These were just my personal favorites, but there was an incredible amount of incredible information presented! Luckily for you (and me!) the #10NTC community did a fine job of tweeting, blogging and cataloging it. Browse the tweets in Twapper Keeper or view the session slides on SlideShare:

Effective Time Management…My Best Friend.

I’m writing this as I fly to Atlanta for NTEN’s 10th Annual Non-Profit Technology Conference. I intended to write about something else but the fact that I didn’t have time to do this until mid-flight made me change my mind….which means you’re getting my best tips for effective time management. *I’m publishing it ten days after I wrote it, which means I should do a better job of taking my own advice!

If you’re new to my blog – I’m the Founder/Executive Director/Everything for four non-profits. I’m a single mom to a 3 year old and am very involved in his life. In addition I’m actively involved with several other non-profits and actually try to have a life every once in awhile. Why am I telling you this? Because effective time management is how my entire life runs!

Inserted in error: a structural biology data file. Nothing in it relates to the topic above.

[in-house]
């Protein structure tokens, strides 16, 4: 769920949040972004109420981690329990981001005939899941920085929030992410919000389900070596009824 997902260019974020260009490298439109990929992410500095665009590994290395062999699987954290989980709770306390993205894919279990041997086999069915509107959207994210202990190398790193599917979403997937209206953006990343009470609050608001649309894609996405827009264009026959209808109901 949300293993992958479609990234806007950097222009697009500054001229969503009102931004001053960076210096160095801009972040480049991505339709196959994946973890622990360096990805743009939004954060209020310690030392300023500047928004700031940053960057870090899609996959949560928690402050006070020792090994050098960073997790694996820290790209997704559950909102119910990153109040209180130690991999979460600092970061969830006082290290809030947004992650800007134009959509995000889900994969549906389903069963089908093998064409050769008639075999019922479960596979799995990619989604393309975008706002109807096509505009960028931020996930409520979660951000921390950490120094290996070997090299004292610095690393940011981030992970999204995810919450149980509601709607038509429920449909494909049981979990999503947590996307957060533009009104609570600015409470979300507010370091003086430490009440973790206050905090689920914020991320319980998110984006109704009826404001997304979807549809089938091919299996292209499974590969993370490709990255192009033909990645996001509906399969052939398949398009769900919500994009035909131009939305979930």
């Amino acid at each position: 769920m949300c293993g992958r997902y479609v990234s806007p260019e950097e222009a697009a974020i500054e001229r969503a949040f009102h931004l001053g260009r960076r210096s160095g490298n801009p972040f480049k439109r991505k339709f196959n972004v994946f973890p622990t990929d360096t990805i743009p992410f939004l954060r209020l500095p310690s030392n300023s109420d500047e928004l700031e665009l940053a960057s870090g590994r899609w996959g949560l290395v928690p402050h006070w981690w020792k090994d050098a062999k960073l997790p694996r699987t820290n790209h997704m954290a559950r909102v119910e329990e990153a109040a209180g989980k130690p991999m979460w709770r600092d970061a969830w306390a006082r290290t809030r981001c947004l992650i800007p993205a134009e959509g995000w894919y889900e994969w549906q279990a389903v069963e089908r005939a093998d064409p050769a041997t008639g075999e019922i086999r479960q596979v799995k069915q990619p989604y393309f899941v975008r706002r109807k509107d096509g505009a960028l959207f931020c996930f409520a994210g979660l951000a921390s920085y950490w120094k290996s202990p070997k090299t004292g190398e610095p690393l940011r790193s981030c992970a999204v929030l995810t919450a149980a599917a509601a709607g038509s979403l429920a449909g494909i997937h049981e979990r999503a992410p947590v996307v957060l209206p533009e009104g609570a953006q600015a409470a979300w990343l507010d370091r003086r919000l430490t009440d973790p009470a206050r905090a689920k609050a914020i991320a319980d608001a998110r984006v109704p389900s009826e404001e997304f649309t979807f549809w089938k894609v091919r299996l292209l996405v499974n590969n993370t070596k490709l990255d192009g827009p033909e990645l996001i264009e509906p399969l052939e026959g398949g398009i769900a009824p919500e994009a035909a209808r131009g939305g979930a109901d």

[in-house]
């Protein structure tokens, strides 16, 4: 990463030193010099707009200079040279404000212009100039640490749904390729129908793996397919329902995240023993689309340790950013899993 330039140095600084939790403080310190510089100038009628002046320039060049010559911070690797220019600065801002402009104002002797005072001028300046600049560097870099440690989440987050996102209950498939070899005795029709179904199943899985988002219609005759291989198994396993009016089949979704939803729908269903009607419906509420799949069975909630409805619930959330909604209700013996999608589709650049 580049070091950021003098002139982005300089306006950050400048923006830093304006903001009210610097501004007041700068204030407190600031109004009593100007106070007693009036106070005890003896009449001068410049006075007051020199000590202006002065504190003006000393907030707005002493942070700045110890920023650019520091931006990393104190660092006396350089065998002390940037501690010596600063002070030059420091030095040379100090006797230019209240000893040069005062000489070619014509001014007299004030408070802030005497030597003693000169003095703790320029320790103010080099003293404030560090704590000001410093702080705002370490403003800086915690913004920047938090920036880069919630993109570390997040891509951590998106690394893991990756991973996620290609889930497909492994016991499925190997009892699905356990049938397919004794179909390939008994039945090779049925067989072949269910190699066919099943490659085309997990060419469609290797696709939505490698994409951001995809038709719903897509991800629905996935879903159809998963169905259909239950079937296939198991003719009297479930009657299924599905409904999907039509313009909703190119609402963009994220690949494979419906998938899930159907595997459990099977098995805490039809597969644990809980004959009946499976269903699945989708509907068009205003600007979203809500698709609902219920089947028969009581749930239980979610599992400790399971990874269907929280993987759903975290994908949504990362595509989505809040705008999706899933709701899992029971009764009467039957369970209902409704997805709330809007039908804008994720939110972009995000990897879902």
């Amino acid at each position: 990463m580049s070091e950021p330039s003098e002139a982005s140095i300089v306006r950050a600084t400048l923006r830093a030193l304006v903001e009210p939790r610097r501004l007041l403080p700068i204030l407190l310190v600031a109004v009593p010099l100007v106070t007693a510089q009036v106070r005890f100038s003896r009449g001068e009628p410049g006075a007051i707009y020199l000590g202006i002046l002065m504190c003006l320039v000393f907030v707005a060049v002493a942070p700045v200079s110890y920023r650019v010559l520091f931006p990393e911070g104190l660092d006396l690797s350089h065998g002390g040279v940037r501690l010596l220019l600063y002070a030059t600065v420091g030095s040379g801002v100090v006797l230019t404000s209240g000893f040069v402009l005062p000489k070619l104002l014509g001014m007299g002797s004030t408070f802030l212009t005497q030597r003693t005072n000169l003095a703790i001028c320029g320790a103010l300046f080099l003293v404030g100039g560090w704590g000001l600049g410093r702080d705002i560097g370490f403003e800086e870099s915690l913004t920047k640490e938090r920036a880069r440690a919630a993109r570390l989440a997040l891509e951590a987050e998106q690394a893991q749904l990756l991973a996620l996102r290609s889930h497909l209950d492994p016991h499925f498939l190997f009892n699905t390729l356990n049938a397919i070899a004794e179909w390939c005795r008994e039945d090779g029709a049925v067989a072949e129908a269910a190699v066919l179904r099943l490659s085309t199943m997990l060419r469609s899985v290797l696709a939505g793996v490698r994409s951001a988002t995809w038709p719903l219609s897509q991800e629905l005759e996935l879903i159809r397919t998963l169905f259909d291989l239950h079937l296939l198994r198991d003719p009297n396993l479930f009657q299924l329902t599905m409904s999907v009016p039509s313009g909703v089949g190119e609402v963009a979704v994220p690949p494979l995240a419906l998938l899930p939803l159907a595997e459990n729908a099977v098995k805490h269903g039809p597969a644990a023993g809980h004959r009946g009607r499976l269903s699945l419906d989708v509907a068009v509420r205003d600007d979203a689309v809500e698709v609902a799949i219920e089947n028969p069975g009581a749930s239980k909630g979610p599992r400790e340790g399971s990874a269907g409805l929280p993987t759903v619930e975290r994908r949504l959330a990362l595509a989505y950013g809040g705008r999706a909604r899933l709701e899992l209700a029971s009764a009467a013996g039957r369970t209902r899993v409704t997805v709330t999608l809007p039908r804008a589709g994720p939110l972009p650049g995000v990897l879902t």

This can be hard when you’re the Founder and/or Director of a non-profit. There is always a list a mile long of things that must be accomplished. This list magically grows longer faster than you can cross anything off.  Everything on it is important and in many cases, lives depend on your ability to get your job done in a timely manner. If you’re a one or two person shop, your list encompasses every aspect of running a non-profit – all of which are necessary and important components of a successful organization. So how do you get them all done?

  • Keep a giant wall calendar in your office or wherever you spend the most time. I’m old school when it comes to this – smartphones, Outlook, or any other digital calendar just don’t give me the complete picture I really need. I have each month up on the wall and I plot out every part of every project as well as my personal plans for the entire year. I add to and change it all the time. It may take up a lot of space, but it’s what keeps me from missing deadlines. Obviously I still use the calendar on my Blackberry and sync it with Outlook, but those are just an adjunct to the heavy lifter – my traditional paper calendar.